As soon as you hear that someone is a human rights lawyer you hope that the subject will not move on to Israel because, for many on the left these days, human rights do not apply to Israel.
This was apparent last night when human rights lawyer John Cooper QC (here’s his showbiz blog) appeared on Sky News to review today’s newspapers alongside Deborah Haynes, Defence Editor of The Times.
Haynes and Cooper were reviewing the story on page 4 of today’s Daily Mail ‘Israel planning to attack Iran before U.S. election‘. Haynes was discussing the ramifications of such an attack and the possibility of scud attacks on Israel. She said she had just returned from Israel and felt that no decision had yet been taken by Israel on attacking Iran’s nuclear facilities.
She tried to stay objective by restating Iran’s claim that its nuclear programme is for civilian purposes.
Then Cooper had his say and you got a sense of what the chatter around his dinner table must be like when he and his guests discuss the Middle East. Here is the exchange:
Cooper: “You’re the expert on this obviously but I sometimes think we should take a moment to step back from demonising everytime Iran is mentioned. I’m not going to support or standby the atrocities and appalling behaviour that takes place in Iran, certainly not. But I think we often need to analyse what Israel may say is happening. And just because they are saying it is Iran doesn’t mean to say we should always take it from Israel.”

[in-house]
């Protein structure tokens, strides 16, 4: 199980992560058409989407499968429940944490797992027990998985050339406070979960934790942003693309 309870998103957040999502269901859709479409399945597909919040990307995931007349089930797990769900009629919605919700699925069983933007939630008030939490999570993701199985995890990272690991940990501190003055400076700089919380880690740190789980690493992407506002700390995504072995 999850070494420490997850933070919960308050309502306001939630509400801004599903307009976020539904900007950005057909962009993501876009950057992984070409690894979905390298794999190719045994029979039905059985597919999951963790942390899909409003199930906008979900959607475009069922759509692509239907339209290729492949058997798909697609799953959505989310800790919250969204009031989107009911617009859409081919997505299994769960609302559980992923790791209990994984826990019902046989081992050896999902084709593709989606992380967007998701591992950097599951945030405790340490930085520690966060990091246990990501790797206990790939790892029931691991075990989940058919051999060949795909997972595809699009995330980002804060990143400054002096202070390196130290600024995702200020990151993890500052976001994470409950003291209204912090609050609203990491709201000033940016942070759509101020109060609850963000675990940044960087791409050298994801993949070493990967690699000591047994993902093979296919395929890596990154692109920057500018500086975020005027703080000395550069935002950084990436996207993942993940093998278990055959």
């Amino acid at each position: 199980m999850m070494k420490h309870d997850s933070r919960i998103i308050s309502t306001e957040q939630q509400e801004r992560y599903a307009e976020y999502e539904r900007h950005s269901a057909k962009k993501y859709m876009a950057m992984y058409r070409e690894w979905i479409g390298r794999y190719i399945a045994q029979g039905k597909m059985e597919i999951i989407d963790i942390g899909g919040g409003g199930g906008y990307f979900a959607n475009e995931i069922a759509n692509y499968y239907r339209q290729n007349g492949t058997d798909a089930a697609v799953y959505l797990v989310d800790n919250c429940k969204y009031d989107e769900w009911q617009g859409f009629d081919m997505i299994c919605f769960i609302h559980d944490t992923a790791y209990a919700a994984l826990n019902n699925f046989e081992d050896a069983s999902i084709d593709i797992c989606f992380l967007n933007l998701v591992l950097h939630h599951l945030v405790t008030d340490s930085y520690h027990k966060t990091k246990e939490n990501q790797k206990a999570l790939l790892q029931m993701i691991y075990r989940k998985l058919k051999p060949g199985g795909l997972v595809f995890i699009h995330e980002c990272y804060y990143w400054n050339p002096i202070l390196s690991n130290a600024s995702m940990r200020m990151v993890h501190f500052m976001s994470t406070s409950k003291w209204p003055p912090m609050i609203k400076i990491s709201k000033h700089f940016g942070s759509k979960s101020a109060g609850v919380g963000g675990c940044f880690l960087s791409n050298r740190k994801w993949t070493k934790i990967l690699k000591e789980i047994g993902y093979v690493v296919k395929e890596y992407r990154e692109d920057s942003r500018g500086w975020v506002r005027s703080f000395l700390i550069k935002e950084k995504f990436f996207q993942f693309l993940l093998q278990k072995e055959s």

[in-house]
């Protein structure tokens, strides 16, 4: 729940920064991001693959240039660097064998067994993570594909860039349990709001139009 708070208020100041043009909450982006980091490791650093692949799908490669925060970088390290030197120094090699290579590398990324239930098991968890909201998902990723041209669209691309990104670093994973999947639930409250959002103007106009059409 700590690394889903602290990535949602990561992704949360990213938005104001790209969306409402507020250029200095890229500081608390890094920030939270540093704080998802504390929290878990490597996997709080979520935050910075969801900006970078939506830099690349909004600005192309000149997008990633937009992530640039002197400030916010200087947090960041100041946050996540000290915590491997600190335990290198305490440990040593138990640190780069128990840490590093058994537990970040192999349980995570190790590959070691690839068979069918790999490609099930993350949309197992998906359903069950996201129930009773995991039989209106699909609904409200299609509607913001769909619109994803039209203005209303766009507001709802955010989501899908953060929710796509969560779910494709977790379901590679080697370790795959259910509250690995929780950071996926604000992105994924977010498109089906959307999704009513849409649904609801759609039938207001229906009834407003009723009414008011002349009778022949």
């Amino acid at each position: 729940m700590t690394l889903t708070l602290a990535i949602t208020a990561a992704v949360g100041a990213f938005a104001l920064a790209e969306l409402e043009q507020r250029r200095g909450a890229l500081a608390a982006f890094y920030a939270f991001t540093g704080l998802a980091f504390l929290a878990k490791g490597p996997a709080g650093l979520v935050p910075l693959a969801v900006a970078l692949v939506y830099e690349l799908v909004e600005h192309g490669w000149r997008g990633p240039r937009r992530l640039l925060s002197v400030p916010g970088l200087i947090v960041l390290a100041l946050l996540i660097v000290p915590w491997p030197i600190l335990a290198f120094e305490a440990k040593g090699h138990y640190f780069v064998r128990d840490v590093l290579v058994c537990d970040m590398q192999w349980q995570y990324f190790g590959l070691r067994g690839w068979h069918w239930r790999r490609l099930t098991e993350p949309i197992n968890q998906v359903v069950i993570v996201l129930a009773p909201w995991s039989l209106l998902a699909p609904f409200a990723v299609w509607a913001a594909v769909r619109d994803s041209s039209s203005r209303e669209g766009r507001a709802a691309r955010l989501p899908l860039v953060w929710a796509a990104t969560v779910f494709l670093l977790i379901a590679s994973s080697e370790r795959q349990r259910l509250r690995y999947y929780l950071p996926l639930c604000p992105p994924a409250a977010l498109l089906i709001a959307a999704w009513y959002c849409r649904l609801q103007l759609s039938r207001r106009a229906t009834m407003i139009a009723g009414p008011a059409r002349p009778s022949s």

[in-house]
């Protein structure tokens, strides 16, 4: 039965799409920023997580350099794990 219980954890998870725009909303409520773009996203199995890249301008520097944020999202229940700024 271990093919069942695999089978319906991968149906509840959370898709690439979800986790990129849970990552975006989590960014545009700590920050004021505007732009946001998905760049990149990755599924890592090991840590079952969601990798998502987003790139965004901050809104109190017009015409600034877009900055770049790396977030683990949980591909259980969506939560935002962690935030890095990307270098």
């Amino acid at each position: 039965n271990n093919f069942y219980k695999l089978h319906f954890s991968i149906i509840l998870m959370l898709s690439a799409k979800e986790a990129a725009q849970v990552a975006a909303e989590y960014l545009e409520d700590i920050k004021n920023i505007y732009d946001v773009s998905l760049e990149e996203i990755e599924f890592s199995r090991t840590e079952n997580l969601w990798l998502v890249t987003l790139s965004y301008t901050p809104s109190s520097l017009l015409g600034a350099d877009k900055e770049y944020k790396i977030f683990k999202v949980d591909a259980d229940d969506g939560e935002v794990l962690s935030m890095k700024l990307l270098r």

Haynes: “I think it is Iran that is developing nuclear weapons.”
Cooper: “Yes, but on the other hand Israel is not the most peaceful of nations.”
Haynes: “Well, it has got quite combative neighbours. Iran has said that it wants to wipe Israel off the planet.”
Cooper: “All I will say is we shouldn’t always accept, when it comes to international politics, that Israel is the most peaceful of nations. They can be bellicose and they can, to use a colloquialism, ‘wind people up’ as far as their neighbours are concerned.”
Haynes: “Well, they’re using every tool in their box.”
Cooper: “And they have big friends with the Americans, which some of us dont.”
Haynes: “Well, that’s the big thing; whether they can do it on their own or whether America will have to help them and a lot of people say they wouldn’t be able to actually effectively destroy the nuclear facilities on their own.”
Cooper: “The Israel-American axis is sometimes overpowering.”
So, I am not sure what is more disturbing:
1. Cooper acknowledging that Iran commits “atrocities” against its own people, yet he still seems willing to trust Iran’s word over Israel’s.
2. Cooper acknowledging that Iran is developing nuclear weapons but it doesn’t seem to bother him much because, after all, the nation of Israel does tend to “wind people up”. Is the implication that, because of such behaviour, Israelis deserve to be nuked?
3. Cooper twice referring to Israel as “not the most peaceful of nations“. What other country in the world gets referred to as a “nation” these days? For example, in the above exchange Cooper refers to America, not the American “nation”.
Does “nation” include EVERY Israeli? 18% of Israelis are Arabs. I presume he doesn’t mean to include those Arabs, so he must mean EVERY Jewish Israeli?
Seeing as being Jewish seems to be a defining trait could this definition be extended to Jews not just living in Israel? The history of the Jewish people contains, after all, many people who thought we had a knack of winding them up and our ancestors paid a heavy price for such false sentiments.
Either way, had someone said that, for example, Pakistan, the Palestinians or the French are not peaceful nations would that not be considered to have racist overtones?
Worryingly, Cooper has been named by The Times as one of the top 100 influential lawyers of 2012 in the UK.
I wish Haynes had picked Cooper up on his use of the term “nation”. The next best thing would be to be a fly on the wall at one of Cooper’s dinner parties when the subject of the Middle East comes up.